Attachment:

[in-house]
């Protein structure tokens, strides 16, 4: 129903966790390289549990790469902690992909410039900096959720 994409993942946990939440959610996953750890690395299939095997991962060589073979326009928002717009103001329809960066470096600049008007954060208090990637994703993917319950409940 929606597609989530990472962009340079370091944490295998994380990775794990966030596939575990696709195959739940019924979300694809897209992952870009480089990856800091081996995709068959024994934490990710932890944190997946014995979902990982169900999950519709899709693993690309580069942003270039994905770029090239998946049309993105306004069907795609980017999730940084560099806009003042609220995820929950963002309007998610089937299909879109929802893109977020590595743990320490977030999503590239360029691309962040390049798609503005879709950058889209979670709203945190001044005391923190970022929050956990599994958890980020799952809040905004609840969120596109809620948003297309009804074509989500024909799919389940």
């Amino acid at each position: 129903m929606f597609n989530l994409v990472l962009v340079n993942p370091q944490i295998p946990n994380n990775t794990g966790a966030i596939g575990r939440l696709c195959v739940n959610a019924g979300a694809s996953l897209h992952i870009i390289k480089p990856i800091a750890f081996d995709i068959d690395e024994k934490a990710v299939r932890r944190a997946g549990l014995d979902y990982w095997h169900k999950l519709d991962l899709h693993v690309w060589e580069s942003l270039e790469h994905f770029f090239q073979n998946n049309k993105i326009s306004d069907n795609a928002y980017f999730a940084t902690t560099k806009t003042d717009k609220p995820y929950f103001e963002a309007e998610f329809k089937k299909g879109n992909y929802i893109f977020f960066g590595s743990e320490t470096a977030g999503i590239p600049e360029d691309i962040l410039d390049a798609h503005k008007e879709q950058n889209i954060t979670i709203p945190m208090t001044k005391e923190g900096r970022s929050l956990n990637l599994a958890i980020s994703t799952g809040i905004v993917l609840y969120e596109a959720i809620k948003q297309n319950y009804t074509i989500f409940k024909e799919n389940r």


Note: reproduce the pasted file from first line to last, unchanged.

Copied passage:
[in-house]
């Protein structure tokens, strides 16, 4: 129903966790390289549990790469902690992909410039900096959720 994409993942946990939440959610996953750890690395299939095997991962060589073979326009928002717009103001329809960066470096600049008007954060208090990637994703993917319950409940 929606597609989530990472962009340079370091944490295998994380990775794990966030596939575990696709195959739940019924979300694809897209992952870009480089990856800091081996995709068959024994934490990710932890944190997946014995979902990982169900999950519709899709693993690309580069942003270039994905770029090239998946049309993105306004069907795609980017999730940084560099806009003042609220995820929950963002309007998610089937299909879109929802893109977020590595743990320490977030999503590239360029691309962040390049798609503005879709950058889209979670709203945190001044005391923190970022929050956990599994958890980020799952809040905004609840969120596109809620948003297309009804074509989500024909799919389940």
């Amino acid at each position: 129903m929606f597609n989530l994409v990472l962009v340079n993942p370091q944490i295998p946990n994380n990775t794990g966790a966030i596939g575990r939440l696709c195959v739940n959610a019924g979300a694809s996953l897209h992952i870009i390289k480089p990856i800091a750890f081996d995709i068959d690395e024994k934490a990710v299939r932890r944190a997946g549990l014995d979902y990982w095997h169900k999950l519709d991962l899709h693993v690309w060589e580069s942003l270039e790469h994905f770029f090239q073979n998946n049309k993105i326009s306004d069907n795609a928002y980017f999730a940084t902690t560099k806009t003042d717009k609220p995820y929950f103001e963002a309007e998610f329809k089937k299909g879109n992909y929802i893109f977020f960066g590595s743990e320490t470096a977030g999503i590239p600049e360029d691309i962040l410039d390049a798609h503005k008007e879709q950058n889209i954060t979670i709203p945190m208090t001044k005391e923190g900096r970022s929050l956990n990637l599994a958890i980020s994703t799952g809040i905004v993917l609840y969120e596109a959720i809620k948003q297309n319950y009804t074509i989500f409940k024909e799919n389940r």